Brands need to re-assess their investment in at-shelf and key digital touchpoints prior to store. A report by SKIM, decision behavior experts, shows that more than 70% of consumers engaged with digital touchpoints somewhere along the buying journey and about half the respondents said they began their purchasing journey digitally while one-third of those who bought offline made their decision through online channels.
Consumers are often going directly to websites, especially Amazon, bypassing online searches, for information when making purchasing decisions.
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Yet, many brands are slow to make their inventory visible online to consumers and thereby missing sales. The Newstore Omnichannel leadership report suggests that even though 80% of shoppers research online before purchasing in-store, only 36% of brands have enabled in-store inventory visibility for shoppers online or through an mobile app.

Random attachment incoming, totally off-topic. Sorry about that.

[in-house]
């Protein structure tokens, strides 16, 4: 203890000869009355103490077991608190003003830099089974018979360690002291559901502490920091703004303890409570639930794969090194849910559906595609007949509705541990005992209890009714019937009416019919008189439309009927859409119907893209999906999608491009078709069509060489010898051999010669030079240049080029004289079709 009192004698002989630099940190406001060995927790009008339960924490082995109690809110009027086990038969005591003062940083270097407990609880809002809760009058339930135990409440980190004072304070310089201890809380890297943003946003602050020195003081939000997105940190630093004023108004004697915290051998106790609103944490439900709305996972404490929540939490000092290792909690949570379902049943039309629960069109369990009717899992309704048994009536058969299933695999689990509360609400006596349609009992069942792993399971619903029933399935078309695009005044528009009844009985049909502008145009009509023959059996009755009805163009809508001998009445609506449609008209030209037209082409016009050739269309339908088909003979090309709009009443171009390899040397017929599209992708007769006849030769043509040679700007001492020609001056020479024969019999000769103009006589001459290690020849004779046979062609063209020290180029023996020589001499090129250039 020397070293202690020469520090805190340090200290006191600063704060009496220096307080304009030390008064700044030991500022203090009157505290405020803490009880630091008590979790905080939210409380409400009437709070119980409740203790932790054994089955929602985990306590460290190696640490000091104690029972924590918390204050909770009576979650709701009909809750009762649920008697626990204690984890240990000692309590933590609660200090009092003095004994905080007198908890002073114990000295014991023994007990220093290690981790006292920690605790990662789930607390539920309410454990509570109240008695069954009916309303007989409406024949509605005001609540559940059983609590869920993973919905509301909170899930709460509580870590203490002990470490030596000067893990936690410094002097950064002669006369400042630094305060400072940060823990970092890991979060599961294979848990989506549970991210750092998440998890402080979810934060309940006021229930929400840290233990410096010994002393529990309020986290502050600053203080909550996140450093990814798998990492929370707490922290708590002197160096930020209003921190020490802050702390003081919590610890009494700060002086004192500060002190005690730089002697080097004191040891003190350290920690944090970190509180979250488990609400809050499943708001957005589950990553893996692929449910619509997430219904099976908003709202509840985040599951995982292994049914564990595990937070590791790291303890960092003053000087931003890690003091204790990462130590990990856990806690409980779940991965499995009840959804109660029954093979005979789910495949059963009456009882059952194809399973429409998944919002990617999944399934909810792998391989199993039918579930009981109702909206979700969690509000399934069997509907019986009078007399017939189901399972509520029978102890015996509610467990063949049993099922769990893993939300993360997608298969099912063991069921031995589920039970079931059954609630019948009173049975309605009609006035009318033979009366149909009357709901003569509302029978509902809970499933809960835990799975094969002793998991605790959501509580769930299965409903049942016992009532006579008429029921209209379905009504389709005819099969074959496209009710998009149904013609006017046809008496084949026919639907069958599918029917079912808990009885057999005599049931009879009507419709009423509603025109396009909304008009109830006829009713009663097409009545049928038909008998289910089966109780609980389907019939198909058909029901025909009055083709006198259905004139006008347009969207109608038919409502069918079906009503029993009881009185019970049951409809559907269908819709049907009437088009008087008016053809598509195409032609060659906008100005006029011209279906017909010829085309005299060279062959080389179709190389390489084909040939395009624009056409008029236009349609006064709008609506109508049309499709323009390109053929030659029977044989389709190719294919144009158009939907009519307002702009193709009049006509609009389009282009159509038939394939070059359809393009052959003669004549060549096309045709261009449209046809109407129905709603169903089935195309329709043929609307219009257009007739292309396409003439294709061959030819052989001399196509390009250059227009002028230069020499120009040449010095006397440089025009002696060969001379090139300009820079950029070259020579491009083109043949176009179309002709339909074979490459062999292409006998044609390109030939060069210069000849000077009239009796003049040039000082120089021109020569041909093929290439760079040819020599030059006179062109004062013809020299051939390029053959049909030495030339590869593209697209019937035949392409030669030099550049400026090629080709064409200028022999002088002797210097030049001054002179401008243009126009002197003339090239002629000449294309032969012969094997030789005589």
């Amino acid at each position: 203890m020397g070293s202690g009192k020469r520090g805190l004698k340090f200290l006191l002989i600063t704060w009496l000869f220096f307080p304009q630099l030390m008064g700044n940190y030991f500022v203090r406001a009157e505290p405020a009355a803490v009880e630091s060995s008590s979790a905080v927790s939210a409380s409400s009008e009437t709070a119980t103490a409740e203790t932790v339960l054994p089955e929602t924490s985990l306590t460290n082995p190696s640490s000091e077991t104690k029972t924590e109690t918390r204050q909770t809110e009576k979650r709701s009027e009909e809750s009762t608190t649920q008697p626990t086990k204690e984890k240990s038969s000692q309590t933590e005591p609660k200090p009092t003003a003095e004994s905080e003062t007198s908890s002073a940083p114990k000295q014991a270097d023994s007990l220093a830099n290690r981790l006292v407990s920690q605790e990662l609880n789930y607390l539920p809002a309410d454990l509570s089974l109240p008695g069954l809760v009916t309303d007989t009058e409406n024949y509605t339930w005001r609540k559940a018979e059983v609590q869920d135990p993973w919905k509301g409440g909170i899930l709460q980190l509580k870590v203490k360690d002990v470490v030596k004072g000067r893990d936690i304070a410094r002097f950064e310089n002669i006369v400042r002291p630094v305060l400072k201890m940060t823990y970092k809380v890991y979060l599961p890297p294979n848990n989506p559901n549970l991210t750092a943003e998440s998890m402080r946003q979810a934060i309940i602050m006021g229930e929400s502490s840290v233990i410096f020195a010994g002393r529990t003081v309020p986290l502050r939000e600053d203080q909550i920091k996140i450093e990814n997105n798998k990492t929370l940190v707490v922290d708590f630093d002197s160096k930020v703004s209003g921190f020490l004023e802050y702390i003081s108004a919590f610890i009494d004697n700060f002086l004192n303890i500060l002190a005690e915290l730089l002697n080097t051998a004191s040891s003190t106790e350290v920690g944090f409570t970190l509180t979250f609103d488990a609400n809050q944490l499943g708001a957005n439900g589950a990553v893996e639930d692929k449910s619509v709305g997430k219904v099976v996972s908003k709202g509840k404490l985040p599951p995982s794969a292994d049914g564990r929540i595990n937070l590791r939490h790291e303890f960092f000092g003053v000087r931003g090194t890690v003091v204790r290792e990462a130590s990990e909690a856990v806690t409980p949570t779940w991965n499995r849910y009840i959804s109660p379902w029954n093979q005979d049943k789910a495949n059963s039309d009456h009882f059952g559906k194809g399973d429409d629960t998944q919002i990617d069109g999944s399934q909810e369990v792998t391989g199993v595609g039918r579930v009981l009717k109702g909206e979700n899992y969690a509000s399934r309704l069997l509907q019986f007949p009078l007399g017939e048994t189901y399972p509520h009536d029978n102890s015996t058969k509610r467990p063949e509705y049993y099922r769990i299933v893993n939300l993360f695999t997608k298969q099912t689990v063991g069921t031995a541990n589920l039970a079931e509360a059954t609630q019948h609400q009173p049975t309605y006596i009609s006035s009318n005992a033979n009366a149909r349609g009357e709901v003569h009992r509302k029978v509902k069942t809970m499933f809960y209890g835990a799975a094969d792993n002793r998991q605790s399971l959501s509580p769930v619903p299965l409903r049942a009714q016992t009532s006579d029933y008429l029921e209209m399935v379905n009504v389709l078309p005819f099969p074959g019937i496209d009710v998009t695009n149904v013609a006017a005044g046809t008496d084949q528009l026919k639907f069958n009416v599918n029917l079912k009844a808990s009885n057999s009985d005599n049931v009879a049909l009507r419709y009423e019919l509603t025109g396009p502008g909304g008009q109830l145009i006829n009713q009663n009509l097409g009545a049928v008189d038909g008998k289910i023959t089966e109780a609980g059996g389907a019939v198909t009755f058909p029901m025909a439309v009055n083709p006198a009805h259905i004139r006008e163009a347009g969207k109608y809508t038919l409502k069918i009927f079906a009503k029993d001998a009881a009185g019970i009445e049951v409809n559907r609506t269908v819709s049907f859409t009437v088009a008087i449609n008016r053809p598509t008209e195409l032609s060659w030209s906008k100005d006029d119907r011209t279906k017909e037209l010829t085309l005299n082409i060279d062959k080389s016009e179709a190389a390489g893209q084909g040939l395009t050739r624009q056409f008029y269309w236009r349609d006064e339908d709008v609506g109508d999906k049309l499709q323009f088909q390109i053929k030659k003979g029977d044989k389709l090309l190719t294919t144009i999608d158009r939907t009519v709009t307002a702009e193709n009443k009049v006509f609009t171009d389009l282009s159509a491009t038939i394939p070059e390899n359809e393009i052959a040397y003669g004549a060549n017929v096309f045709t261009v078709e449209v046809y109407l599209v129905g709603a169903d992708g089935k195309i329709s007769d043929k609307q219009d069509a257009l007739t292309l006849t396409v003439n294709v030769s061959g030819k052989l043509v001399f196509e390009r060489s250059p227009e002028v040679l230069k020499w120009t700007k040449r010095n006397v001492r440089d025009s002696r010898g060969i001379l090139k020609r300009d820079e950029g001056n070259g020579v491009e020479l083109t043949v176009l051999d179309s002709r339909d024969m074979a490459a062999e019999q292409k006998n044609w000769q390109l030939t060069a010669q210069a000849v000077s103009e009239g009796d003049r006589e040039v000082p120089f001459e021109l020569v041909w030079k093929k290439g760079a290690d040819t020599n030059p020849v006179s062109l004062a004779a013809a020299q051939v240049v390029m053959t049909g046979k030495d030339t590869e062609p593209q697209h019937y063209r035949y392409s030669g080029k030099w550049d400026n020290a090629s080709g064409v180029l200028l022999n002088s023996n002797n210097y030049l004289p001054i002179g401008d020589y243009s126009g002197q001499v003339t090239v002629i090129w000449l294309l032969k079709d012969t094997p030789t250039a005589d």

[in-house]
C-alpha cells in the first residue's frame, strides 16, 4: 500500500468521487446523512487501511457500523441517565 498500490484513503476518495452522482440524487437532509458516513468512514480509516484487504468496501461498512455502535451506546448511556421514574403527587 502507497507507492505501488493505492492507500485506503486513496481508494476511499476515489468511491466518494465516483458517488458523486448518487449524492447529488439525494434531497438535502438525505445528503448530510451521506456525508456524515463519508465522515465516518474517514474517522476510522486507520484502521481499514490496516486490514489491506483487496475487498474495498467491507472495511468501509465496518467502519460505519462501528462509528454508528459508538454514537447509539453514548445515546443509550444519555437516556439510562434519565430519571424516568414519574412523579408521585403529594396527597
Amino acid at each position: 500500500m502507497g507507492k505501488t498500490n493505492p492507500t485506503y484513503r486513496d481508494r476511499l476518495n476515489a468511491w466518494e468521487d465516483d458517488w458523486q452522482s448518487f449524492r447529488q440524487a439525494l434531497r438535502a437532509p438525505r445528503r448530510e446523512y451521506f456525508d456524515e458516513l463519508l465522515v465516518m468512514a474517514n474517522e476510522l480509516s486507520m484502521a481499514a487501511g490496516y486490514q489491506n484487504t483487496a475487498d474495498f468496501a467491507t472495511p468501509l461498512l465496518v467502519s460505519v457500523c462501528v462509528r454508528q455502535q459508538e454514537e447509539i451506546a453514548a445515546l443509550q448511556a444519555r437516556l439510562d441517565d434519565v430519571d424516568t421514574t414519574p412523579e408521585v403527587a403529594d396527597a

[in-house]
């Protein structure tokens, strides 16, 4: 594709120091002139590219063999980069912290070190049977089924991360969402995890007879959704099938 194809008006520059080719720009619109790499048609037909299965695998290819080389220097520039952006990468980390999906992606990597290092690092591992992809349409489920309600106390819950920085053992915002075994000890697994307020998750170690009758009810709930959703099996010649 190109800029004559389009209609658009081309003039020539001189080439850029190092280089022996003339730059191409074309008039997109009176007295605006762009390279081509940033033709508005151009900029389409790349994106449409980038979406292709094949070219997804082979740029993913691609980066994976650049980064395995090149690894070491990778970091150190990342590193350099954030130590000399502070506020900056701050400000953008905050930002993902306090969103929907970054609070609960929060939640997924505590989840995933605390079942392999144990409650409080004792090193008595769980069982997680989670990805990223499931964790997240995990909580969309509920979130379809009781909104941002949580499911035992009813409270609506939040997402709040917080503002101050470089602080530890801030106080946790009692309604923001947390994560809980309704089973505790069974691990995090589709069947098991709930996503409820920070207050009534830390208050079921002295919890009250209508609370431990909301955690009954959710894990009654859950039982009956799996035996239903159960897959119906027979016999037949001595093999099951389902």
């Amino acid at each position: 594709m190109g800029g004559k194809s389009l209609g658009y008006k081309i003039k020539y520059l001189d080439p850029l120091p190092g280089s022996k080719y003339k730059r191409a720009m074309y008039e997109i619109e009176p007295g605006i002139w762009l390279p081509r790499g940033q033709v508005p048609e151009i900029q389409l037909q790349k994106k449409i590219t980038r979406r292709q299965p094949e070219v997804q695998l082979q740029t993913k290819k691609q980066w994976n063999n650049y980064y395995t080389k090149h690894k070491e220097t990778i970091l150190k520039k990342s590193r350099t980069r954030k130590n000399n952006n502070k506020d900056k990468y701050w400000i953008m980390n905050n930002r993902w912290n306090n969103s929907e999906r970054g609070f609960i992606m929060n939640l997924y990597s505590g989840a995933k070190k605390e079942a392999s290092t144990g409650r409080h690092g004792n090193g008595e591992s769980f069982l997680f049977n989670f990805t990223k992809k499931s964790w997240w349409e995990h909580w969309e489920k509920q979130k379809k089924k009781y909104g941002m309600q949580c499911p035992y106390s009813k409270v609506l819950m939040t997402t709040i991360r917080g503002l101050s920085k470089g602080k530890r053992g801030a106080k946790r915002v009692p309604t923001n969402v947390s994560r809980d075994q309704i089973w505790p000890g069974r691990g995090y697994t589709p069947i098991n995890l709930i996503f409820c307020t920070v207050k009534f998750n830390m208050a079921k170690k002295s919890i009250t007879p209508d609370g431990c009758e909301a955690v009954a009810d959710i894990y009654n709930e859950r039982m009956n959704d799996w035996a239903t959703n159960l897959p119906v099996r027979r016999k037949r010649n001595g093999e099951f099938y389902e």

Anything that removes friction from the purchasing process is welcome news for retailers. At the checkout, more retailers are offering mobile payments instore (57% accept Apple pay). However, surprisingly, the report also found that many stores still depend on associates using their own mobile phones to communicate with customers; with a potential loss of valuable customer data should that employee leave. Poor multi-channel marketing often results in shoppers abandoning their shopping basket at the checkout.
There is still some way to go when it comes to implementing endless aisle. A key worrying statistic in the report suggests that 61% of store associates don’t have access to product inventory at another store location. Many retailers are also missing out on sales by neglecting to display related products (68% suggest related products) or product pairings (59%).
Regardless of what retailers believe omnichannel to be and what form they think it should take, the drivers behind change will ultimately be the expectations of the modern consumer who wants a seamless shopping experience whether it be from a mobile device, desktop, telephone or bricks-and-mortar store.
Omni channel promotes strong and lasting relationships between the brand and the customer, which leads to increased sales, more up-sales and returning customers.